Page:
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Dumas: Reconciliation and respect for First Nations rights...

It's only been six months since Arlen Dumas was elected Grand Chief of the Assembly of Manitoba Chiefs (AMC), but in that time he has successfully pushed the federal government to create change in their nation-tonation relationship when it comes to child and family services.

During the AMC's November 2017 Assembly held in the Dakota Tipi First Nation, the Chiefs-in-Assembly supported the Grand Chief to sign a Memorandum of Understanding (MOU) with the Government of Canada. As part of this MOU, the Province of Manitoba will be invited to participate in discussions regarding child welfare reforms between the AMC and Government of Canada.

"The AMC is committed to working with Manitoba First Nations to exert their inherent jurisdiction over child welfare and working collaboratively with Canada to achieve our First Nations' child welfare reform priorities," said Dumas.?

This is one of the first steps the AMC has taken in order to claim back control over child welfare and family services in Manitoba; instead of it being provincially led.?

"When we look at the history of First Nation child welfare policy in this country there was one consistent goal: assimilation. Government policy was invasive and destructive; it cut to the core of our communities," said Dumas.

The AMC is also working toward a formal relationship with Canada and Manitoba First Nations to promote the treaty right to health and the treaty right to housing. This approach is ensured by Manitoba First Nation voices working together as one. This dates back to Wahbung: Our Tomorrows and work done by previous Chiefs' on dismantling the department of Indigenous and Northern Affairs Canada by pursuing First Nations' jurisdiction.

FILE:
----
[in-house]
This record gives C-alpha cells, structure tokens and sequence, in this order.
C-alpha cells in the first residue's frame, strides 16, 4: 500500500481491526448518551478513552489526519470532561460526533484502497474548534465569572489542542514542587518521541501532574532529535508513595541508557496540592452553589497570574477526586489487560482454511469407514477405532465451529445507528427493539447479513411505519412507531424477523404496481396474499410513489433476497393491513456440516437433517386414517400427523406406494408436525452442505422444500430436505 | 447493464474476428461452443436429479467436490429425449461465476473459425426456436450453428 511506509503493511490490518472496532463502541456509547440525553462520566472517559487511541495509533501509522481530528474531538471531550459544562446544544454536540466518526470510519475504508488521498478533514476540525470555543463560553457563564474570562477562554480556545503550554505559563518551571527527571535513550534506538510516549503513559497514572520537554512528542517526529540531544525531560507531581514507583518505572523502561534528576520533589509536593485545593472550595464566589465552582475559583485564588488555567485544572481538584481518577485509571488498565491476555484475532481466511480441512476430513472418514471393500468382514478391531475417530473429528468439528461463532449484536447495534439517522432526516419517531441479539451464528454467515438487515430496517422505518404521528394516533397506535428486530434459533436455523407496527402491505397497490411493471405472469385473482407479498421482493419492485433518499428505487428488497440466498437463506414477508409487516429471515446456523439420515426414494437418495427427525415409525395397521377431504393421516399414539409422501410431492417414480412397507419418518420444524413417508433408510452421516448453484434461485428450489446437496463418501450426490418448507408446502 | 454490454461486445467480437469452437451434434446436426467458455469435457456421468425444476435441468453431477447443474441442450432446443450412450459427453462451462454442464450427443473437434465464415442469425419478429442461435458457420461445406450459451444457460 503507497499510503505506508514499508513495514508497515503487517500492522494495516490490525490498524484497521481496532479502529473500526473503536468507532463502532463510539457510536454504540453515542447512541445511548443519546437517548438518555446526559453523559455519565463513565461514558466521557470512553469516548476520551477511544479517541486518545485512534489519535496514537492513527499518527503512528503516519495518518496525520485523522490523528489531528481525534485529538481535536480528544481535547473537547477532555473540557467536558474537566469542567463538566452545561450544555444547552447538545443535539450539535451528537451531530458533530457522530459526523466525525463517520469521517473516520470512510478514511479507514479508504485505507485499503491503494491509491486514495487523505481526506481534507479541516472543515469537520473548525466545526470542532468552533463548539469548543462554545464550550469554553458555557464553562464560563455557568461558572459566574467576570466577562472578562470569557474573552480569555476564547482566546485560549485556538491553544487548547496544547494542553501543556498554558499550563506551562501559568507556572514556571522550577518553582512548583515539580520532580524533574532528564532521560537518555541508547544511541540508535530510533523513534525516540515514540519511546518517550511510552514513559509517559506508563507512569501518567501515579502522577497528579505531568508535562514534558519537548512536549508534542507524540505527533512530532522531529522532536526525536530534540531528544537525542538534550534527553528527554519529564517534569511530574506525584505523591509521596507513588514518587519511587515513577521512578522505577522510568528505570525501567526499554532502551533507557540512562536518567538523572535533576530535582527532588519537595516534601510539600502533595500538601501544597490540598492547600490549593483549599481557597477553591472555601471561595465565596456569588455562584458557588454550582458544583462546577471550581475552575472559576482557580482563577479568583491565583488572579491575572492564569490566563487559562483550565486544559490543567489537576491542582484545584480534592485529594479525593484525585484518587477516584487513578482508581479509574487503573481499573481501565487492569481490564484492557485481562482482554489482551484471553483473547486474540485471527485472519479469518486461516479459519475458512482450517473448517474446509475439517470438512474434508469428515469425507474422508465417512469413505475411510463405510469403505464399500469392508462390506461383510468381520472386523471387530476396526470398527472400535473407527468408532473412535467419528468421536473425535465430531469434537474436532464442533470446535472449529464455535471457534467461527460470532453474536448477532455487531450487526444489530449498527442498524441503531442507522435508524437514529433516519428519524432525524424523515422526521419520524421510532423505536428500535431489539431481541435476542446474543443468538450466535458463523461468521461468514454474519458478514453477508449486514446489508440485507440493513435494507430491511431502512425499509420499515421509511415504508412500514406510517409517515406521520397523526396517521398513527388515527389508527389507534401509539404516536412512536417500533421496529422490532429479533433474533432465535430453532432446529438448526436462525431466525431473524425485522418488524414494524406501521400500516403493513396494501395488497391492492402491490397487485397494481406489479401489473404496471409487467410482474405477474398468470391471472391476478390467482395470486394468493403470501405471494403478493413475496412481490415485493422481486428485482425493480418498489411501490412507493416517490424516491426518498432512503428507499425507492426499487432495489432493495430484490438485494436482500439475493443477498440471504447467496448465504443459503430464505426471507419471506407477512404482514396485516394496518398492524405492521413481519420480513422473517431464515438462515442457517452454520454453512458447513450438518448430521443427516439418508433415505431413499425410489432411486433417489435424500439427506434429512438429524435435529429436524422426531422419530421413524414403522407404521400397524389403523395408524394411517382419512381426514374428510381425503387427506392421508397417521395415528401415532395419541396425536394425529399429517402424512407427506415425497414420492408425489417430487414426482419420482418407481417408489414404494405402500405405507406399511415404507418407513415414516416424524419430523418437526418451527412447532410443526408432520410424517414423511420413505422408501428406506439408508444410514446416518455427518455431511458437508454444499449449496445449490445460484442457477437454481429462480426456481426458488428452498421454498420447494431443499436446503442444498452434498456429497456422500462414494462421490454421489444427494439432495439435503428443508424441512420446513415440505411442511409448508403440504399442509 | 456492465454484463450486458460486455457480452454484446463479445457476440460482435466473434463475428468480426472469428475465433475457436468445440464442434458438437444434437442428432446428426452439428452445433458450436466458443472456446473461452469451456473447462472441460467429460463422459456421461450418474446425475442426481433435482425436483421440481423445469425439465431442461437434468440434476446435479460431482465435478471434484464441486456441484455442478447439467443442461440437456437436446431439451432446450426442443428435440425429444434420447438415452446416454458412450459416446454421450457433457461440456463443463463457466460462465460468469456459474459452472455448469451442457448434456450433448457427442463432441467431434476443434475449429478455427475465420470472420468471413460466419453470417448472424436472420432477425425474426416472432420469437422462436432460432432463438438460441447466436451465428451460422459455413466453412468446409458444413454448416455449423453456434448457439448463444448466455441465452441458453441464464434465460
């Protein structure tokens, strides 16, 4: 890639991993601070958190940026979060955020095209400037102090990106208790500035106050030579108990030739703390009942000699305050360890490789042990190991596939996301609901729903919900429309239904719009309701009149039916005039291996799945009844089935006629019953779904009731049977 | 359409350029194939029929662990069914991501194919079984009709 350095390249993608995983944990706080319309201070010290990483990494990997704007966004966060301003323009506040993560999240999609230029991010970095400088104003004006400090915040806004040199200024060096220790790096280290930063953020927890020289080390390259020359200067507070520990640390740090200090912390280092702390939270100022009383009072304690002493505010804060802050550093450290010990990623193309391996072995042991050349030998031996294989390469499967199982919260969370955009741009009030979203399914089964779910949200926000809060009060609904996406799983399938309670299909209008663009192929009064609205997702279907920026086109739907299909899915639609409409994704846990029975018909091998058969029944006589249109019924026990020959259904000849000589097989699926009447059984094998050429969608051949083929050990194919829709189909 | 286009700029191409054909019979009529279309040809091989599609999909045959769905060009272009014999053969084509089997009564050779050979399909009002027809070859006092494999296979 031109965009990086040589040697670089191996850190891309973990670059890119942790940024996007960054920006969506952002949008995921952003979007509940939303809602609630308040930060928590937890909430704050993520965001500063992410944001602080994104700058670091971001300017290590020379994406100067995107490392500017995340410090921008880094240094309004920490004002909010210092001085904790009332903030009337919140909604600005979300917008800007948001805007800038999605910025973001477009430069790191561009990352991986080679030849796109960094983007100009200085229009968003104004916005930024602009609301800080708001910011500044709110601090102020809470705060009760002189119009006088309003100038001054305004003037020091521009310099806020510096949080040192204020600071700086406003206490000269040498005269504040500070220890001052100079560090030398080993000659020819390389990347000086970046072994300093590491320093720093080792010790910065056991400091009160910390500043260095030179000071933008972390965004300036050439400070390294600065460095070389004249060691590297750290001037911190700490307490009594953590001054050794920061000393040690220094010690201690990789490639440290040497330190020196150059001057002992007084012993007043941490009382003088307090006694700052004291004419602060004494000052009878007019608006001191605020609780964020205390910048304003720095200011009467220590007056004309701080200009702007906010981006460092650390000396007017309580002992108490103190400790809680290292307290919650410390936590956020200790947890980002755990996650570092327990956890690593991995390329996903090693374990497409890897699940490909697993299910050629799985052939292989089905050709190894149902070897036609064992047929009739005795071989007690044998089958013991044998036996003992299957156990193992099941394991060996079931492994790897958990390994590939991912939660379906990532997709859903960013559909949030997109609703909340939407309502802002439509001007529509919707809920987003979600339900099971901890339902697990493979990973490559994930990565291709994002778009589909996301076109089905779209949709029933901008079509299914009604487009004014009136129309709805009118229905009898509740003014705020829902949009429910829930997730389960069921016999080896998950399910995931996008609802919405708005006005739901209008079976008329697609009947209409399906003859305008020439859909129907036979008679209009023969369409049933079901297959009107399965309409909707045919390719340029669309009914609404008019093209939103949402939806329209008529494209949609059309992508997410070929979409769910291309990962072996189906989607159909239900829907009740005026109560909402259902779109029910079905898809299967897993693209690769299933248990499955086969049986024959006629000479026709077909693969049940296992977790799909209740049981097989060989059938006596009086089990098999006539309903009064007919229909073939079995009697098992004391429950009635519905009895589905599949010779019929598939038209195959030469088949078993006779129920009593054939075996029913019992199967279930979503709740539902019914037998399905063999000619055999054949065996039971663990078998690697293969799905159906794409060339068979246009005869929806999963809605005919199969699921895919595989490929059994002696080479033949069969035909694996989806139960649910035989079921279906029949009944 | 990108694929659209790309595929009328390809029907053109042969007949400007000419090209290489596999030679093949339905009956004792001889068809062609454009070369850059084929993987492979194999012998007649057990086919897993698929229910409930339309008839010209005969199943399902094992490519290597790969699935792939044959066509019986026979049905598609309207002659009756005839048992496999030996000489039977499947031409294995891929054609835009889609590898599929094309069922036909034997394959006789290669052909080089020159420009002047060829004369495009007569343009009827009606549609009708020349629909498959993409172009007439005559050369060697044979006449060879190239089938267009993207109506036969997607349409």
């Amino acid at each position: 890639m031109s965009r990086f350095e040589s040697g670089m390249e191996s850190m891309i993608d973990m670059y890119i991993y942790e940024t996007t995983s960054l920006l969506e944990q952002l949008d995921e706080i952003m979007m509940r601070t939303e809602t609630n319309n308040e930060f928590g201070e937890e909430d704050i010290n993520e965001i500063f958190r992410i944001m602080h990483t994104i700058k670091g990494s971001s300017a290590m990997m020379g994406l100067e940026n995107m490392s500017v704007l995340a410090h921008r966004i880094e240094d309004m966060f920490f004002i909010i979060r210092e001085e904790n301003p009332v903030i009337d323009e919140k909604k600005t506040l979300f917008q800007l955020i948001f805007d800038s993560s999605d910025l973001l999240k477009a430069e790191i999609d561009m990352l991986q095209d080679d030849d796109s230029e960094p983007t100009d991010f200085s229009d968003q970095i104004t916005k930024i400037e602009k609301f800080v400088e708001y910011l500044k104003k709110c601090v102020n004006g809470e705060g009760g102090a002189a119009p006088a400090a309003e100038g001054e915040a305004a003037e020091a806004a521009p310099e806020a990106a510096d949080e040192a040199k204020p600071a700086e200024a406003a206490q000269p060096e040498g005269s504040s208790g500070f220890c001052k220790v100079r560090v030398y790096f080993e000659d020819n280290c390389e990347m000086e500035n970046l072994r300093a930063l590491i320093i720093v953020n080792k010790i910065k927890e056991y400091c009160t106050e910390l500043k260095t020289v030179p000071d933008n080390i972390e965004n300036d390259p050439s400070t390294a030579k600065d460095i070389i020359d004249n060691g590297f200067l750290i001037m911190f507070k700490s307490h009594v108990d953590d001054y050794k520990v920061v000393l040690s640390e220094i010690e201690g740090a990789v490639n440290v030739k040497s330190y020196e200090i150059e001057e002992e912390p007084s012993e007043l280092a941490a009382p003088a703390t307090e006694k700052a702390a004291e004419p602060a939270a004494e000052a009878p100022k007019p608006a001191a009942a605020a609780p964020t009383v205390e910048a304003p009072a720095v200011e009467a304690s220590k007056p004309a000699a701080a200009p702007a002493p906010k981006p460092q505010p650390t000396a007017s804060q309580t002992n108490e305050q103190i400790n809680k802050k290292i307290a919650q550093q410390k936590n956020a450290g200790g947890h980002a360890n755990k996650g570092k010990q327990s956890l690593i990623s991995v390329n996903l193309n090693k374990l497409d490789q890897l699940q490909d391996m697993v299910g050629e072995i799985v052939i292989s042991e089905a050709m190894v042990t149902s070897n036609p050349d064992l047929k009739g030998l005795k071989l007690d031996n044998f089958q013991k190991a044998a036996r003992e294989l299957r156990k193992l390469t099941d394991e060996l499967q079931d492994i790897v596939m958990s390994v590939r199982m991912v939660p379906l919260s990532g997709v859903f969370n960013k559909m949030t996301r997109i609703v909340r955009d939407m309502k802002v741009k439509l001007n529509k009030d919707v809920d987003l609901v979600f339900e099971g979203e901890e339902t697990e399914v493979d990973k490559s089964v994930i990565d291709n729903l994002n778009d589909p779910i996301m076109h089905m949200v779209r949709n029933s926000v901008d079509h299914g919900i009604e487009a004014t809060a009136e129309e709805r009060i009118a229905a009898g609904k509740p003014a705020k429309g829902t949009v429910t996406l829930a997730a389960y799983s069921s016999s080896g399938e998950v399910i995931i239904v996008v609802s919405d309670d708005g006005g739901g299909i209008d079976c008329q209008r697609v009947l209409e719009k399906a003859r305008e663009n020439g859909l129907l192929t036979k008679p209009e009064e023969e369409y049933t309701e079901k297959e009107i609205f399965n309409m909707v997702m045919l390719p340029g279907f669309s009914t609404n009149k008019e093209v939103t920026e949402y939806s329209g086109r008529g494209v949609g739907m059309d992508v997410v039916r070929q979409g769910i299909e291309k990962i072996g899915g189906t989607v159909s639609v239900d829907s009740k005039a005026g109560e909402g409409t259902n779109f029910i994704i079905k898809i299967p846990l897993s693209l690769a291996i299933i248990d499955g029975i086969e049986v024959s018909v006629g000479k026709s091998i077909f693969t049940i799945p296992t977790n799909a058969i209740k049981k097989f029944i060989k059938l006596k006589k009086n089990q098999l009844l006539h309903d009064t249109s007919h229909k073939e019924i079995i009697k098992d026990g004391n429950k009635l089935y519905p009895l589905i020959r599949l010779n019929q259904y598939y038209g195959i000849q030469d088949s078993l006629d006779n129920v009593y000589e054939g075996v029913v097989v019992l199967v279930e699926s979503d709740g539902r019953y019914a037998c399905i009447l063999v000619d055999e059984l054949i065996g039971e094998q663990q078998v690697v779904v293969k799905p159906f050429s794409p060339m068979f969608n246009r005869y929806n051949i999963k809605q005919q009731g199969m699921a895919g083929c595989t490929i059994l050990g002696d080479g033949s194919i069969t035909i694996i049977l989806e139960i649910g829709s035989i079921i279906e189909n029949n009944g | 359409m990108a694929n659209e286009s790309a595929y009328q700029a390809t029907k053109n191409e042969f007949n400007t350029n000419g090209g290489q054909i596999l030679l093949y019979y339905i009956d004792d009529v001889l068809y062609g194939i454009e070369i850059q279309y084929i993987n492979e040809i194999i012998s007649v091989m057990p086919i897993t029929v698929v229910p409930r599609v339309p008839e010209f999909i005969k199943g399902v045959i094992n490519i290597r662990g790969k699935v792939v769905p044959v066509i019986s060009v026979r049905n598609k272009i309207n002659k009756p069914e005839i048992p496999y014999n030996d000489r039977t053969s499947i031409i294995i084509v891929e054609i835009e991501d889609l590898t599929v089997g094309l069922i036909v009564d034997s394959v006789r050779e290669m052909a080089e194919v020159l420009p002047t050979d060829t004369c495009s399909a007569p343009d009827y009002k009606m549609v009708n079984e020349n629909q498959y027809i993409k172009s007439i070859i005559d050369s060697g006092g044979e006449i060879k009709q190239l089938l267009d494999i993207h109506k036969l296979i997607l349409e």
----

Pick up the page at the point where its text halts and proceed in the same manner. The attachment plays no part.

In 1971, the Manitoba Indian Brotherhood, now the Assembly of Manitoba Chiefs, presented their influential position paper Wahbung: Our Tomorrows to Prime Minister Pierre Elliot Trudeau and the Government of Canada.

First Nations across Canada presented policy papers that not only rejected Trudeau?s controversial White Paper that was written in 1969, but more importantly expressed views on the direction they wanted to take to become self-determined.?

Dumas often refers to Wahbung: Our Tomorrows. He uses the position paper as a guideline in his leadership. "The system will never change; that?s why we have to force it," said Dumas.

"Reconciliation and respect for First Nations rights will require a substantive shift in status quo."

With the signed MOU with Canada on December 7, 2017, and more to come on the inherent rights of First Nations, Dumas is positioning the AMC to lead the change in the relationship with the federal government.

"Everyone is talking about reconciliation as the path forward. It's time to stop talking and it?s time to take action," he said.

This article sponsored by the Assembly of Manitoba Chiefs.

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